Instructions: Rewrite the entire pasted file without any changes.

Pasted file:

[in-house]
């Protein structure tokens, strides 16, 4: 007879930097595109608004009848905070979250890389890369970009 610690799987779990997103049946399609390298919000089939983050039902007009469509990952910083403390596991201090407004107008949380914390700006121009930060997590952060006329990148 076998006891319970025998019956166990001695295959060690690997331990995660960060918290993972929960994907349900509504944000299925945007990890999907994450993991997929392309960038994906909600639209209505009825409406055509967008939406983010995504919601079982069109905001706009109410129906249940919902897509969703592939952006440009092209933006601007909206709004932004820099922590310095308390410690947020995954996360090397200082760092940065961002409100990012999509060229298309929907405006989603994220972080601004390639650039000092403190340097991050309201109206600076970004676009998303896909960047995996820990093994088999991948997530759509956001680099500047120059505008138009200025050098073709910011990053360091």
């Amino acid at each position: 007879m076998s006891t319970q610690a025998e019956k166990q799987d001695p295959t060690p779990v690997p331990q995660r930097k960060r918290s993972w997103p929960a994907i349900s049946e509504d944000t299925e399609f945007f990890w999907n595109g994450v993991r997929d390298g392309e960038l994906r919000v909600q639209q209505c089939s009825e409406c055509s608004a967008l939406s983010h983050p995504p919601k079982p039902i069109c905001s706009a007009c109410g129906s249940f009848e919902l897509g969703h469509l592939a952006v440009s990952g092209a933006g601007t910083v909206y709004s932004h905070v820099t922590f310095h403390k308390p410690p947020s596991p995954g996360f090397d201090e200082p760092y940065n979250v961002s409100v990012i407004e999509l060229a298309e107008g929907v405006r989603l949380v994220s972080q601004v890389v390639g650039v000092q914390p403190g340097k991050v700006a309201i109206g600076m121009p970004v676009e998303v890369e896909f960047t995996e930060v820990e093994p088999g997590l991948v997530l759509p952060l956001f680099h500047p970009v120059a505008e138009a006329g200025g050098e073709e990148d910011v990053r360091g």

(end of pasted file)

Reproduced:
[in-house]
């Protein structure tokens, strides 16, 4: 007879930097595109608004009848905070979250890389890369970009 610690799987779990997103049946399609390298919000089939983050039902007009469509990952910083403390596991201090407004107008949380914390700006121009930060997590952060006329990148 076998006891319970025998019956166990001695295959060690690997331990995660960060918290993972929960994907349900509504944000299925945007990890999907994450993991997929392309960038994906909600639209209505009825409406055509967008939406983010995504919601079982069109905001706009109410129906249940919902897509969703592939952006440009092209933006601007909206709004932004820099922590310095308390410690947020995954996360090397200082760092940065961002409100990012999509060229298309929907405006989603994220972080601004390639650039000092403190340097991050309201109206600076970004676009998303896909960047995996820990093994088999991948997530759509956001680099500047120059505008138009200025050098073709910011990053360091």
């Amino acid at each position: 007879m076998s006891t319970q610690a025998e019956k166990q799987d001695p295959t060690p779990v690997p331990q995660r930097k960060r918290s993972w997103p929960a994907i349900s049946e509504d944000t299925e399609f945007f990890w999907n595109g994450v993991r997929d390298g392309e960038l994906r919000v909600q639209q209505c089939s009825e409406c055509s608004a967008l939406s983010h983050p995504p919601k079982p039902i069109c905001s706009a007009c109410g129906s249940f009848e919902l897509g969703h469509l592939a952006v440009s990952g092209a933006g601007t910083v909206y709004s932004h905070v820099t922590f310095h403390k308390p410690p947020s596991p995954g996360f090397d201090e200082p760092y940065n979250v961002s409100v990012i407004e999509l060229a298309e107008g929907v405006r989603l949380v994220s972080q601004v890389v390639g650039v000092q914390p403190g340097k991050v700006a309201i109206g600076m121009p970004v676009e998303v890369e896909f960047t995996e930060v820990e093994p088999g997590l991948v997530l759509p952060l956001f680099h500047p970009v120059a505008e138009a006329g200025g050098e073709e990148d910011v990053r360091g």